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SOCY 2011 Somebodies and Nobodies

SOCY 2011 Somebodies and Nobodies - >i< Social...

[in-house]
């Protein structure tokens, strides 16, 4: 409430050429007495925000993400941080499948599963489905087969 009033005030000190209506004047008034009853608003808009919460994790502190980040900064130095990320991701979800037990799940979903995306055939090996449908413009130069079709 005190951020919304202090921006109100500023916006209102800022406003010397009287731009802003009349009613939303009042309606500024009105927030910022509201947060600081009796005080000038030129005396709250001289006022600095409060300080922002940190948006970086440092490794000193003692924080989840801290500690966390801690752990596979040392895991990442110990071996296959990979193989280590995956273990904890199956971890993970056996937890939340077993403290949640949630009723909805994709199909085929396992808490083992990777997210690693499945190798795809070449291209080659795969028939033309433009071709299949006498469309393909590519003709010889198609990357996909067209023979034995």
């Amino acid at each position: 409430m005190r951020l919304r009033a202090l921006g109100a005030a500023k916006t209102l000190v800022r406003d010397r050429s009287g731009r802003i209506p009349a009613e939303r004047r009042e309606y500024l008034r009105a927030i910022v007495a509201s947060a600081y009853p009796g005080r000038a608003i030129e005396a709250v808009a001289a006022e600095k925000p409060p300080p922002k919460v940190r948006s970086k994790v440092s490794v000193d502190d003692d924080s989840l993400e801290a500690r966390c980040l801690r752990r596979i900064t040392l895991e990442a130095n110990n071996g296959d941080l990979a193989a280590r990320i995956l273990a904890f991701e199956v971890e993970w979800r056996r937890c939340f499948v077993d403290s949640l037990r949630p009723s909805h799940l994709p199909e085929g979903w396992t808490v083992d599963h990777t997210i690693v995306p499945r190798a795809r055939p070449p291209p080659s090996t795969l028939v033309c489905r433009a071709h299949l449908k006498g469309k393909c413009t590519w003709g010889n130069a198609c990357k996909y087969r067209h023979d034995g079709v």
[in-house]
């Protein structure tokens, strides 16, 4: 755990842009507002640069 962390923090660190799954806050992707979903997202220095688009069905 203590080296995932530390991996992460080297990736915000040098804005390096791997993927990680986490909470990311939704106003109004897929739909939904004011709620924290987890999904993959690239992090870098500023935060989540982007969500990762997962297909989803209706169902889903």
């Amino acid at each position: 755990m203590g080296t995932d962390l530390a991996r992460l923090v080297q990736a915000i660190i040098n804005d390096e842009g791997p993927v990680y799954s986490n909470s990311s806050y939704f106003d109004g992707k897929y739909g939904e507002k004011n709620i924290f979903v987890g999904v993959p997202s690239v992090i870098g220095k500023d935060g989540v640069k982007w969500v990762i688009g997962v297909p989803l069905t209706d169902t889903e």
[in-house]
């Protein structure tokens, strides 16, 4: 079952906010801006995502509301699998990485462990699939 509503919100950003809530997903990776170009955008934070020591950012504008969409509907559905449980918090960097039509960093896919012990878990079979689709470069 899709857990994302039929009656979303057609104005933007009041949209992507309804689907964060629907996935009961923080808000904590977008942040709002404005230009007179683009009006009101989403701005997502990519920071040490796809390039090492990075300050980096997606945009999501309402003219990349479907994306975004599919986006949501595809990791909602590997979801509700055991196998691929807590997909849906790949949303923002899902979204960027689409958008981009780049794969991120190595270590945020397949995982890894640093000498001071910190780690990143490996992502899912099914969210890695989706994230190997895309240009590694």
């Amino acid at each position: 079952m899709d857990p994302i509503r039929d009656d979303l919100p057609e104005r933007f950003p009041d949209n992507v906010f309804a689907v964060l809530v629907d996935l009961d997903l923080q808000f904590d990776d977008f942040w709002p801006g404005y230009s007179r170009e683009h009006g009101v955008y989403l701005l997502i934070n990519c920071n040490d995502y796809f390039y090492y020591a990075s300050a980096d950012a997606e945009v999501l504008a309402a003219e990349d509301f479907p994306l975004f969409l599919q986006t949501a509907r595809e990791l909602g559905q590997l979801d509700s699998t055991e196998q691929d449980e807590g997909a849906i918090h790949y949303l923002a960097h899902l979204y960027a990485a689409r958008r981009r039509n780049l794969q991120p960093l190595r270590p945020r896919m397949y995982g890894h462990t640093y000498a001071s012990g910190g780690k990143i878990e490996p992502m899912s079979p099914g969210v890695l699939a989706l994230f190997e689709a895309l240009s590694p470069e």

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Unformatted text preview: >i< Social Problems Readings with Four Questions Second Edition Joel M. Charon Minnesota State University Moorhead Lee Garth Vigilant Minnesota State University Moorhead THOMSON Wm WADSWORTH Australia . Canada 0 Mexico - Singapore 0 Spain United Kingdom ' United States PART I AN INTRODUCTEON Runes T, NS? 'Ilzc {hr-ad Down? Cancer and Part-stun}, , 1 , , , t ' I" M V » n‘ a w r > V 1“ scmxfimmmn {Autism Larrthridgt. Barnard Llnixcrs / ' ' ‘ ' _ r “i r. n the 1/1/ng l lJIryllis p1ll$11l~2,€€l& 9?». i {an Via Log: 1 n k, Marc. an: , 7 Brunswick, N} : Transaction. Of? Hardy, t c R'uvtw Richard (lid. 198?». C ‘vfé’n: flower} FBI in Amcrza’m: Popular Cuiturc. Carl-don arc , Southern Illinois Ut’riycrsity ’ r " 3 L1,! c", Rochcfort, David A and Rogcr Eli, Cobb, cds, #1))? 13,5: Politics omefiicm Dcfinizicu. Lawrcncc: Luiiycrsrty of Kansas Pres‘s. R s ll Edmurd P ill 1996.“‘Spcaking ofAnmhrltitxon: uric. , t ., V A) a, “g for War against Human and Inscct V21 Wu l9l 4—? 945? (mil offlmcrs’tan History )4 LLL L 7 V ‘ 82: £50, ‘29, “inn “ind Helen Ingram, 1993.“Social Construction EVlolnl’ Schnclder, , , I I, . . »/ 1"} n A H} oyTugct Populations! American Polztztal tarmac Rcvtcu $7 : 334~4’?. @hcrrv Ivlichacl S. 1995. In the Shadow cfl/l/Ezrfllic United 3:; I day the 19305, New Haycnfl’alc Uniycrsrty l’rcss, Sidel, Ruth. X996. Keeping Women and Children Lasts/lmcrim} Win an {ht Pow, Nchork: penguin. Sontag, Susan. I989. AIDS and It; i’vftétaplmrs. Nchork: Farrar, Straus and Giroux, Stone, chorah A. 1988. Policy I’m'adox and Political Reason. Ncw York: Harpchollins. TO SOCIAL PROBLEMS Tobiasjj, 19%}? Cri’mc‘ and Industrml Society in the I9”? Century, New York: Schockcn. Trchach,firnold S and Scott Ehlcrs. 19g6;'"flic \X’ar on Our Children." Drug Polity £22m 30: l 3~l 5, W’ill, George, leZ.“l:rom MEOVV to Meow.” Newsweek ll‘? ’(Fcbruary 10}: 82. Zarcfsky, David. W86. Pr‘m‘dcmjoluzmn’s ‘Wnr‘on Poverty: _ Rlzl’torit mad I-lz'srory, Tuscaloosa: Univcrmty of Alabama Press. SISCUSSION QUESTIONS 3 \Vhit do you think is Best’s central porn: concerning tlic wars \yc make against social prohlcursr ' ’ '5'” “ > *cn Of course. Best‘s pom: is a weak on: it in tact pcopl a l\) ultimately be victorious against a social prohltm. Do yo 5‘ ‘ serious social problem that can hc sowed, helicvc thcrc is ' Explain your answer, \X/hy is the metaphor of war to charactcrrzc SOclal problems I,” used as much as it is? ' ’ W ' *' u 3 “al 4 Best makes thc understanding of and policies tomrd soci " r l ‘ ' I‘ i tsini lc‘soclal roh~ problems highly complex, Society is no p , p ’ ' * 7 's his? Do lcms are not simple; solutrons are not Siniplc,\Vhy 1. t you agree with him? t “ 3 ’ ’ ) lld 5 Consider crime or poverty as a social problctn,\X/hat Wt t you consrtlcr‘ Victory f Is this possihlc 4 Somebodies and Nobodies: Rankism and What It Means Robert W. Fuller W The Four Questions . _ I. What specifically is the problem Puller identifies.” 2. Is it inflict a social problem? 3. I/Wtat causes this problem? 4. 15 that a way to alleviate this problem? flu/Alum «‘1 Rank WW chrrintcd hy pcmiimoii. Topics Covered: Rankism Hierarchies Discrimination Power Racism Equality Moritocracy Democracy Abuse of rank W READENG 4 SOMEBODEES AND NOBODIES: RANKISM AND WHAT IT MEANS 29 THE PERSONAL IS POLITICAL As a student at Oberlin College during the 19505, I was taught to be proud ofits curly advocacy of equal opportunity for women and blacks. But by the late 19603, Oberlin students, like their counterparts across America, were. in rchcllion. The few dozen black stu« dents on campus were protcsting their paltry numbers. \Vonicn students were criticizing the Status of women in tho collcgc and the country. And many students who Wore upsct over national policy on Vietnam turned their its on whatever college policies impinged on their rights as young adults, ‘thn Ohcrliu’s Board ofTrustccs appointed nic president of the college: in l970, the choice was clear: either embrace the changcs “blowing in the wind” or be blown a\>yay.\lVithin a few years, Oberlin, like most other colleges, added many African~Amcricans to its student body, faculty, and staff. Simultaneously: a ferniu inst revolution transformcd the College in a thousand subtlc ways, and student pressure brought overdue reforms to social and educational policics. Tho simultancous activities of the black, women’s, and student movements madc mc realize that there was something dccpcr going on. Something beyond differ cnccs in color, gender, and educational credentials under» pinned the racism, scxism, and disenfranchiscment of students that lay claim to our immediate attention. I scnscd that the. familiar “isms” were all manifestations 053 more fundamental cause of discrimination, but I couldn’t put my finger on it. It was not until I had left tho presidency and had become a target ofthis kind of discrimination myselfthat I was able to identify it. Lacking the protection of title and status in the yours after Obcrlin, I experienced What it’s like to bc takcn for a “nobody.” I found myself comparing thc somebody/antibody divide with the White—black polar— ity of racism, the male—female opposition of sexism, and the teacher-student dichotomy in schools, There were differences, but there were similarities as well, the most important ones being (1) indignity and humilia» rm 5ch pretty much the same to a nobody, a black, a Woman, or a student, and (2) no matter the excuse for abuse, it persists only in the proscnce of an underlying drtllcrcncc of rank signifying power. No one would dztt: to insult Queen Elizabeth I or General Colin Powcll. In the U.S,, perhaps twenty percent of us have suf- cd directly from racism. and about fifty pcrccnt from scxism, But Virtually all of us suffer from rank-bascd dhuscmwlnch I shall he calling“nmkisrn”~in one contcxt or another, at one time or anothcr. Sooner or later, everyone gets taken for a nobody. Sooner or later, most of us treat someone else as a nobody. It always hurts to he “dissed,” no matter what your status.th if it weren’t for the fact that most everyone has known the sting of rankisrn, would there ever have hccn empathy for vic— tims of racism and sexism? At first I thought that rankism was just another ism, one mots in the litany (if—isms with which we were growing weary, and I resisted thc notionThcn it dawned on me that the familiar isms could ho seen as subspecies of rankism. Racism, sexism, anti—Scniltisrn, agcisrn and others all depend for their cxistcncc on dlflcrcnccs of social rank that in turn reflect underlying power didcp cnces, so they are forms ofrankism. Overconung mnkism would therefore undermine racism, sexism, and other isms that have been fought under those names but ulti— mately derive their forcc from power diffcrcnccs woven into the social fabric. Graduafiy, I realized that the gains would go much further. For example, the reason so many student?“ regardless of color-“withhold thcir hearts and minds from learning can be traced to the fact that their top priority and constant concern is to shicld themselves from the rankism that perrncatcs education fiom kinder~ gartcn to graduate school. Rankism erodes the will to learn, distorts personal relationships, taxcs economic productivity, and stokes ethnic hatred. It is the cause of dysfunctionality, and sometimes even Violence, in families, schools, and the workplace. Like racism and so 8111, rankisrn must be named and identified and then negotiated out of all our social institutions. . . . Once you have a name for it, you see it everywhere. The outrage over self—serving corrupt executives is indignation over rankism, Sexual abuse by clergy is rankism. Elder abuse in life care facilities is rankisrn. Scientists taking credit for their assistants’ research is rankism. More generally, rank~bascd discrimination is an ever—present reality in society at large, Where it takes its greatest toll on those lacking tho protections of social rank—«the working, poor. In her book Nickel and Dimed: Or: {NM} Gating By z‘nAmcrz’ca, Barbara Ehrcnrclch argues that the working poor are unacknowledged benefactors Whose labor clfcctivcly subsidizcs everyone else. The “living wage” movement is a harbinger ofa “dignitarian” movement against social rankisrn. The casualtics of pcll-mcll gfloballzatlon-«ccouoniic and environmental are attributable to rankisni. Inter» national terrorism has cornplcx origins and inuluplc causes, but one of theme—wand one uéthin ouri control» is mnkism, both inadvertent and intentionaixbetween nations. There is no fury like that borne of chronic “‘1' i, on... ER“ Il1:1:5:rucial to get one thing straight from the start: power differences, in themselves, are not the culprit/To bemoan power differences is like bemoaning 3the fact that the sun is brighter than the moon. And rank dillen enccs merely reflect power differences, so rank differw ences are not the problem either, any more than 3010501” gender differences are innately a problem. Ditriculues arise only when these differences are used as an excuse to abuse, humiliate, exploit, and subjugate. So it is with power and rank. Power dillerences are a fact of life. Making it okay to discuss the uses of power With thipse holding positions of authority, With an eye towards is— tinrruishing between appropriate and inappropriate uses of icheir power, is what this [selection] is about. , k Typically, the abuse of the power vested in ran f holders takes the form of disrespect, inequity, discriinn nation, and exploitation. Since hierarchies are pyramids of power, rankisni is a malady to which hierarchies or all i‘ypes are susceptible. ., , 1 Let’s begin with a simple example oi interpersona rankisi’n : An executive pulls up to valet parking at a restau~ rant, late to a business lunch, and finds no one to take his car keysAnXious and fuming, he spots a teenager running toward him in the rearsrieyi’ mirror and yells,“Where the hell were your l haven’t got all day.” ‘ , He tosses the keys at the kid’s leer, Bending to pick them up, the boy says, “Sorry, sir. About how long do you expect to be?” . N 5 The executive hollers over his shoulder, You ll know when you see me, won’t you?”The valet winces, but holds his tongue. Postscript: he goes home and bullies his kid brother. . . . Further examples leap to mind: a boss harassing an employee, a cook or a customer demeaning a server, u coach bullying a player, a doctor disparaging a nurse, :1 school principal insulting a teacher, a professor explode ing a teaching assistant, a teacher humiliating a student, students ostracizing other students, a parent belittling a child, an officer abusing a suspect, a caretaker mistreat— ing an invalid. . . . ‘ K, R ankism insults the dignity of subordinates by treat~ ing them as invisible, as nobodies. Nobody is another n:word and, like the original, it is used to Justify PARTl AN lNTRODUCTlON TO SOCIAL PROBLEMS denigration and inequity. Nobodies are insultedsdisrcw spected. exploited, ignored. In contrast, somebodies arc sought after, given preference, lionized, . . . RANKlSM—«MOTHER OF "ESMS" . . .What makes it possible for one group to discrimi— nate against another? For example, whites segregating blackstentiles imposing quotas on jews: or straights harassing gays? Color, religion, gender, and sexual ori— entation are simply pretexts for constructing and cXplOlt; ing social stratifications; they are not the actual causp o ongoing injustice. Such discrimination is predicateo or; social dominance that depends on established, constructe power diflerences, fortified by customs andrlaws, As the power gap closes through the breakdown or customs and the repeal of prejudicial legislation, systemic abuse becomes harder and harder to sustain. , . . Power matters. In fact, it’s more or less all that mat» ters, and it is important for those who temporarily lack it to realize this so they can set about building a coun~ teryailing power. It is only as those subordinated by a particular consensus organize and gain power commen- surate with that of their oppressors that the prevailing consensus unravels and the pretext for explOitation is disallowed. , Although rank—based discriniinationflels the same to its targets as the more familiar kinds, there are some important differences in the way it works, Unlike rage or gender, rank is mutableYou can be taken for a nobo y one day and for a somebody the next. You can be a nobody at home and a somebody at work, or Vice versa. The mutability of rank means that‘niost of us have been both victims and perpetrators of rankisin, in different contexts, ) . . Rankism, like racism, is a source of social injustice as well as personal indignity As we’ll see, a great deal of what’s labeled social pathology has its origins in rankism. But unlike racists and sexists, who are now on (notice, rankists still go largely unchallenged. The indignity suf~ fered by those who’ve been “nobodied” fosters. lt builds to indignation and sometimes erupts in Violence.When a person or a people is nobodied, it not only does them an injustice, but also plants a time bomb in our midst. The consequences range from school shootings to reyanchisrn, even to genocide. The twentieth century has seen many demagogues who have promised to restore the pride and dignity of a people that relt nobodied, Hitler enjoyed the support of Germans humiliated by READING 4 SOMEBODEES AND NOBODIES: RANKESM AND WHAT ET MEANS punitive reparations in the aftermath ofWorld War I. The national impotence imposed on the German nation (the Fatherland) by the victors reverberated through every German family, as well. ln opting for Hitler, many Germans were not only voting to restore rank to the Fatherland, but also to overcome the sense of inade- quacy they’d experienced as the heads of German fatni~ lies. ,ii'nilarly, President Milosevic onugoslayia traded on the wounded pride oftlie Serbs in the l990s, Once war begins, people will become apologists for crimes they would otherwise condemn to get even with those they believe have nobodied them. Globally, there are few counterparts to the demo» cratic institutions that mitigate the most flagrant dis~ plays of rankism within nations. However, nowhere are rankisin’s effects more acute than in the still largely extra- legal realm of international relations; weaker states are often compelled to do the bidding otstronger ones. . . , Attacking the familiar isms, one at a time, is like lopping heads off the Hydra of discrimination and oppression; going after rankisni aims to drive a stake through the Hydra’s heart, EQUAL IN DlGNITY Dignity is not negotiable, wVIirtan Gregorian,American writer, university president, and foundation executive @934 w ) Though most of us have experienced rankism, we do not routinely protest it, at least not to the perpetrators. we limit our complaints to those who share our sta» tion. Uncle Tom’s policy of“to get along, go along” recommends itself to almost everyone when it comes to confronting rankism. As a short~terrn solution this is understandable because the power difference upon which rankistn is predicated makes resisting it danger- ous. But in the long run, appeasement fails. Uncle Torn ended up being whipped to death, Despite the fact that we may acquiesce to unequal treatment or even collude in seltlabnegation, most of us sense that there is something about human beings that is universal, absolute, and, yes, equal. Equal? We are obviously unequal in skill, talent, beauty, strength, health, or wealthwin any measurable trait for that matter. "Ci/What then? For inillennia, there have been people ofieyery faith, often in opposition to their own religious leaders, who have sensed that all human beings are oi“ equal dignitylhough this spiritual insight is routinely violated, it is grounded in (and represents an intuitive grasp of) more pragmatic reasons for opposing rankest abuses of power, . . . Rankisni is invariably an assault on dignity. If peo— ple are fundamentally equal in dignity: then discriini- nation on the basis ofpower difilerenceswexperienced as an insult to dignitymhas no legitimacy and must be disallowedlhe notion of rankisrn links ethics and poli— tics through dignity. , , . THE MYTH OF MERITOCRACY America sees itself as a nieritocracy, in contrast to arise tocratic Europe. But while opportunity is more equal here than it was in aristocracies, it is still far from merit—based. The last halfwcentury has seen an assault on race, gender, sexual orientation, and age~based bar» riers to equal opportunity, but the surface upon which we compete for recognition is still a steep hill, not a level playing; field. . . . in a true nieritocracy, rank would have to be pre~ cisely defined, and rewards would reflect current rank within a large and growing number of narrowly defined niches. High rank in one specialty, as determined on one occasion, would not signify merit in general or indefiw nitely. Because individuals’ talents, abilities, and skills nry markedly from niche to niche, composite, overall rankings that ignore variations from specialty to spe» cialty yield spurious results.We don’t simply declare the winner of the mile the best runner, because that would overlook the fact that there are sprinters and marathon— ers who, in their events, can outdo the fastest miler. Merit has no significance, and therefore should carry no weight, beyond the precise realm wherein it is assessed, From this perspective, 1Q measures not the broad amor~ phous trait “intelligence”~«now recognized to assume a myriad of specialized tonne—but rather the ability to do weH on a particular kind oftest, Similarly, ranking schools by their students’ average test scores is a measure of how a selected group of students did on a particular test, not the schools’ intrinsic educational merit. Achievers of high rank often use their position to disadvantage those who would challenge them, or to hang on to rewards they may once have earned but since ceased to merit. An aura of social rank—«n vestige ot‘aristocratic classmenyelops winners {who are seen as somebodies}, and is denied to runners~up (who are seen as nobodiesl Parents pay premiums to elite universities 32 PARTE AN INTRODUCTION TO SOClAL PROBLEMS in the belief that the prestige of these famous schools will rub off on their offspring and bring them advan— tages after graduation. . . . Meritocracy is a myth in the presence of rankisni, just as it was in the presence of racism and sexism. Until there are edective procedures that curtail rank— based discrimination in all of our social institutions, funerican ineritocracy is unworthy of the name. DEMOCRACY'S NEXT STEP During the two centuries since the American and French Revolutions, and despite woeful lapses and delays, the franchise in modern democracies has grad» ually widened to include virtually all adults. But although we’ve made significant inroads against racism and sexism, diminishing returns seem to be set~ ting inAt this stage an all~inclusive approach might do more to advance the causes of minorities, women, and other identity groups than the splintering, sometimes divisive, group—based politics of recent yearsA practical way to further justice at this point, including the rights of specific groups, is to attack the universal underlying cause of indignity, regardless of who is targeted. That cause is rankisin. Unequal opportunity and unfairness are incompat— ible with democratic idealslhe indignities of rankism, no less than those of racism and sexism, are inefficient, cruel, and self—defeating.They have no place in democ— , racy s future. . . . Like racism and sexism, rankism can‘t be eradicated overnight, but its perpetrators can be put on notice. Authority can be democratized without being under— mined. Democracies, which succeeded in circumscrib~ ing rank in national government, led the world in the last century...